Please Join Us in Eradicating Cancer from the Stray Dog Population
Our aim is to reduce the incidence of Canine Transmissible Venereal Tumours (CTVT) and treat those stray dogs infected to improve the overall welfare of the canine population of Kathmandu, in Nepal.
This form of cancer has many different and complicated names, but the most commonly used is Canine Transmissible Venereal Tumors (CTVT), which is a sexually transmitted tumor of dogs that mainly affects the external genitals, but also other body parts as well.
It is one of only three known types of cancer that can spread between individuals of a species in the whole of the animal kingdom. In Kathmandu Valley there are an estimated 7,500 infected dogs and this number grows month by month.
One of the main reasons as to why this cancer is spreading so rapidly through the stray dog population in Nepal is thus the many years of unchecked breeding and lack of systematic health screening conducted in the stray population.
Scarily however, this cancer can be transmitted through direct transfer of cancer cells, for example when a dog sits in a particular area and the cancer cells from their bodies are left on the ground, and then are picked up again when a new dog rests there.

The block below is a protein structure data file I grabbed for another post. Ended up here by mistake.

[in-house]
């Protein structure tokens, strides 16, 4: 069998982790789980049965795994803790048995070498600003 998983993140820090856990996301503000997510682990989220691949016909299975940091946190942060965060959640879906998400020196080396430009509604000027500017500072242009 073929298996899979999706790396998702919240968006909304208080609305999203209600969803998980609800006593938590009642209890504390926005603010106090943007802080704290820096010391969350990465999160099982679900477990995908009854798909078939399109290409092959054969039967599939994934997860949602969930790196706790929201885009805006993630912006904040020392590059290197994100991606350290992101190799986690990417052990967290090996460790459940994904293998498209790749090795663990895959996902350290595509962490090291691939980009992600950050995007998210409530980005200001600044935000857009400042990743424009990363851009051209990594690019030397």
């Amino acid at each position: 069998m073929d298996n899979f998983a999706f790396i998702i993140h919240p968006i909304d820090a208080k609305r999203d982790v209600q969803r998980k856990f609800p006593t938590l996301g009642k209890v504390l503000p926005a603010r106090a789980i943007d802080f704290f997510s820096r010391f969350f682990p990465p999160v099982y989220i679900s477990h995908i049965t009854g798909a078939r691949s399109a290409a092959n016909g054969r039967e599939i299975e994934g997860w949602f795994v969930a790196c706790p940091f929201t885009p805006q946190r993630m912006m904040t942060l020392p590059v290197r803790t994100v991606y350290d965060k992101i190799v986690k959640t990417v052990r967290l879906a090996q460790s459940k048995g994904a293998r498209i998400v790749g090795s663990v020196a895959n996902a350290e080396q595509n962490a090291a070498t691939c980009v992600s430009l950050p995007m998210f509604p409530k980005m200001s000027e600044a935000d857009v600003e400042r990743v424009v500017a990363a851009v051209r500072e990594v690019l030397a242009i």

Objective 1: Reduce the transmission of CTVT within the stray dog population of Kathmandu in 2020/21
Objective 2: Increase the number of cases screened and admitted to KAT for CTVT treatment annually
Objective 3: Improve public knowledge of CTVT to increase the number of community reported cases
This type of infectious cancer (called a transmissible tumor) affects both male and female dogs, causing horrific genital disfigurement, pain and eventually death. We have seen a shocking rise in the number of dogs infected with this cancer, to the point where in mid 2019 over 30% of dogs admitted to KAT were co-infected with CTVT.
In the first half of 2019 dogs admitted with this form of transmissible cancer comprised almost 30% of all the dogs which KAT treated. It is clear to see that the number of dogs which are being treated who are infected with cancer has been going up dramatically and unless measures are taken soon this epidemic will become an uncontrollable animal welfare crisis.
The data suggests that when applied to the whole dog population within Kathmandu, a whopping 7500 dogs are right now infected with CTVT. In response to this emergency KAT is setting up a brand new program, the first of its kind anywhere in Asia, to research, provide information, treat and fight the spread of this cancer: the KAT Cancer Control Program. This year alone (2019) we have already treated some 280 cancer patients successfully, helping to prevent its spread to other dogs, but to really make an impact we need to screen, isolate and treat 1000s of dogs to bring this cancer under control.
“The KAT Cancer Control Program is the first of its kind anywhere in Asia”